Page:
Putrid Port define insanity as big Max returns to his best

AFL, featured, Ken Hinkley

A common saying – though not, as it happens, ever said by Albert Einstein – is that the definition of insanity is doing the same thing over and over and expecting different results.

While the great physicist often has those words misattributed to him, the phrase seems tailor-made for the current state of affairs at Port Adelaide to start 2022. Sitting 0-4 and rooted to the bottom of the ladder after a ___-point drubbing at the hands of Melbourne, and their first ever goalless first half in the AFL, you could forgive Ken Hinkley for going a little nuts himself.

The Power’s 10-goal loss to Hawthorn a fortnight ago, despite an extraordinary domination of virtually every statistic, might have been a one-off shocker on its own; but every single aspect of that defeat reader its ugly head again, against a defence even more ruthless than the Hawks’ that night.

After a goal within the first minutes to Bayley Fritsch, the first term was the best of Port in their current state – that it brought zero goals tells you everything you need to know about their start to the year. Controlling territory with a 16-9 inside-50 count, their ball movement mostly sharp, there was just one thing wrong – that final kick into attacking 50.

If it wasn’t sure before, it is now: no player is more important to their team’s fortunes than Charlie Dixon is to this Port Adelaide outfit. Often maligned over the years as a flat-track bully, not without some merit, his absence through injury has left an enormous hole in the Power’s forward line.

Port had 15 kicks inside 50 in the opening quarter, for zero marks. Little wonder it took them until the final minutes of the third quarter to score their first goal, and from half-back Dan Houston launching from the 50m arc to boot.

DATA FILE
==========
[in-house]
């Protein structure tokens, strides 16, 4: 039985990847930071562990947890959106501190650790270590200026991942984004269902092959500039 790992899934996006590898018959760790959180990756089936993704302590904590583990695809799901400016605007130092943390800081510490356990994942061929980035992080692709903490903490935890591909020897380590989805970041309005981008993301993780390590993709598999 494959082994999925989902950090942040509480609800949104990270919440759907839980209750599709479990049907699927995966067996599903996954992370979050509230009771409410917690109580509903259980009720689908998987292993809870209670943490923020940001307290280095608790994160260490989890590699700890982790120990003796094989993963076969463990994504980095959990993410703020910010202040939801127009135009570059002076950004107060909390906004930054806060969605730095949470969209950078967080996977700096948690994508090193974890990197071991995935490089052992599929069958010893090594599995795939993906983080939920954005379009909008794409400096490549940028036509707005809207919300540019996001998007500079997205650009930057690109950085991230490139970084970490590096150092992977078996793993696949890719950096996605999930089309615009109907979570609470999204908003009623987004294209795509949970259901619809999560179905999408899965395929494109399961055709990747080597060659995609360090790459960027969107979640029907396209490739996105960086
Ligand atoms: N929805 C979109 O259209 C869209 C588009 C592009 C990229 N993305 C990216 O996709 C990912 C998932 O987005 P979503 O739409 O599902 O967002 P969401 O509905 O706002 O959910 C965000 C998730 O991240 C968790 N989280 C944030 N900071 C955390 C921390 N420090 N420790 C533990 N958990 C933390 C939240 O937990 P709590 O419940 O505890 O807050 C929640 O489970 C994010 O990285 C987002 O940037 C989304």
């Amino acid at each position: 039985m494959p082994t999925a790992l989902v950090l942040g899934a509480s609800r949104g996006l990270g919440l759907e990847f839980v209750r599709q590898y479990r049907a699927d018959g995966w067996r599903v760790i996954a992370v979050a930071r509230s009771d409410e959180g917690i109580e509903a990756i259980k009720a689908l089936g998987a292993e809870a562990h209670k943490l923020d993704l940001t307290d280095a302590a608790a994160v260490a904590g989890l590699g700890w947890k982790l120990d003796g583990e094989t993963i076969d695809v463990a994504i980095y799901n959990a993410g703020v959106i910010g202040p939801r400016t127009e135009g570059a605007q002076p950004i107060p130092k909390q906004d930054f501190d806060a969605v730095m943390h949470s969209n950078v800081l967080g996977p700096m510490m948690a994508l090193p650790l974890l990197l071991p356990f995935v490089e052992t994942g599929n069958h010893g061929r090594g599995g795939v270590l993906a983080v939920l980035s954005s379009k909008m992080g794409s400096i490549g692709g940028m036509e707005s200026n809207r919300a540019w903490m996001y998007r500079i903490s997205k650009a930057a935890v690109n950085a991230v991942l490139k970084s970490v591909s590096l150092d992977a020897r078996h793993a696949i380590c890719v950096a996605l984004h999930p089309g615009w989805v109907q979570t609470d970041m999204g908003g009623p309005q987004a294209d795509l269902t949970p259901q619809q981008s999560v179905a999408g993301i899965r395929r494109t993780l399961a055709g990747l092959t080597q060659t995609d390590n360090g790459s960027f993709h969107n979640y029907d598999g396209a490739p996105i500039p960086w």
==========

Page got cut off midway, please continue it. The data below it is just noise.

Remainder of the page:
The blame can’t solely be laid on the impact of forward duo Todd Marshall and Mitch Georgiades, both of whom looked excellent in last week’s Showdown. Admittedly against the most expertly drilled defensive web in the game, the Power’s ball movement offered Melbourne no challenges whatsoever.

Frequently stop-start, with very little flair or desire to take the game on, the Dees were content to let them chip around ineffectually outside 50 as they stacked numbers into defence, with the only result being to play Max Gawn – best afield with a whopping 11 marks – back into form as he took grab after grab. Luke Jackson, too, had a tremendous influence behind the ball.

“They’re going to have to create turnovers in more dangerous positions, because they don’t have the personnel to take big contested marks,” Channel Seven’s Jobe Watson said on commentary.

“They’re going to have to get the ball in their forward half, and force Melbourne into making errors that they can then score off.”

Pertinent advice against a team with sloppier ball use, but the Dees defenders know their limitations – and their strengths further afield. Where Port could never safely bomb long to a contest, the Dees could, content to know that even if Gawn and Jackson couldn’t mark, they’d be damn sure to bring the ball to ground level for the midfielders to wreak havoc. And with a staggering 43-25 contested possession differential in that first term alone, they certainly did.

If Ken Hinkley had asked Simon Goodwin before the game how he’d like the game to be played, he could hardly have followed those instructions any better.

Travis Boak of the Power is tackled by Charlie Spargo of the Demons.

Travis Boak of the Power is tackled by Charlie Spargo of the Demons. (Photo by James Elsby/AFL Photos via Getty Images)